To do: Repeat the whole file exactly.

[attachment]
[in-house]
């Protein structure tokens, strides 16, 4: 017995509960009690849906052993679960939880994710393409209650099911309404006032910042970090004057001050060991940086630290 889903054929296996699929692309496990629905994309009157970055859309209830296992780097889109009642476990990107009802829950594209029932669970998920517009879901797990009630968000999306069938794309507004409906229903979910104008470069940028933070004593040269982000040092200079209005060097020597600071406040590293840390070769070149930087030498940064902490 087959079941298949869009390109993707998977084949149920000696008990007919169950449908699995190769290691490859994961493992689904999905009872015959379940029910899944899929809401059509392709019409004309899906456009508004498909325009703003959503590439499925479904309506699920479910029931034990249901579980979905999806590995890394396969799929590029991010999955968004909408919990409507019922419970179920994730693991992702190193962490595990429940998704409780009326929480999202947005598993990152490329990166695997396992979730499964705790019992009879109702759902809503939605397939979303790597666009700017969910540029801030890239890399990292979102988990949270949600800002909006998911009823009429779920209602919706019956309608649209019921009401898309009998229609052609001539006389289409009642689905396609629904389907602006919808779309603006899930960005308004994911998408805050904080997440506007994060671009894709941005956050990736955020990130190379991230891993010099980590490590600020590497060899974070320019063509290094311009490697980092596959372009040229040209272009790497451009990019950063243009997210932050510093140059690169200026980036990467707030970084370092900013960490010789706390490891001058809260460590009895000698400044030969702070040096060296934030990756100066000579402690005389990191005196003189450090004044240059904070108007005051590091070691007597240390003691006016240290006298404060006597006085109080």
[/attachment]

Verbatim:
[in-house]
């Protein structure tokens, strides 16, 4: 017995509960009690849906052993679960939880994710393409209650099911309404006032910042970090004057001050060991940086630290 889903054929296996699929692309496990629905994309009157970055859309209830296992780097889109009642476990990107009802829950594209029932669970998920517009879901797990009630968000999306069938794309507004409906229903979910104008470069940028933070004593040269982000040092200079209005060097020597600071406040590293840390070769070149930087030498940064902490 087959079941298949869009390109993707998977084949149920000696008990007919169950449908699995190769290691490859994961493992689904999905009872015959379940029910899944899929809401059509392709019409004309899906456009508004498909325009703003959503590439499925479904309506699920479910029931034990249901579980979905999806590995890394396969799929590029991010999955968004909408919990409507019922419970179920994730693991992702190193962490595990429940998704409780009326929480999202947005598993990152490329990166695997396992979730499964705790019992009879109702759902809503939605397939979303790597666009700017969910540029801030890239890399990292979102988990949270949600800002909006998911009823009429779920209602919706019956309608649209019921009401898309009998229609052609001539006389289409009642689905396609629904389907602006919808779309603006899930960005308004994911998408805050904080997440506007994060671009894709941005956050990736955020990130190379991230891993010099980590490590600020590497060899974070320019063509290094311009490697980092596959372009040229040209272009790497451009990019950063243009997210932050510093140059690169200026980036990467707030970084370092900013960490010789706390490891001058809260460590009895000698400044030969702070040096060296934030990756100066000579402690005389990191005196003189450090004044240059904070108007005051590091070691007597240390003691006016240290006298404060006597006085109080």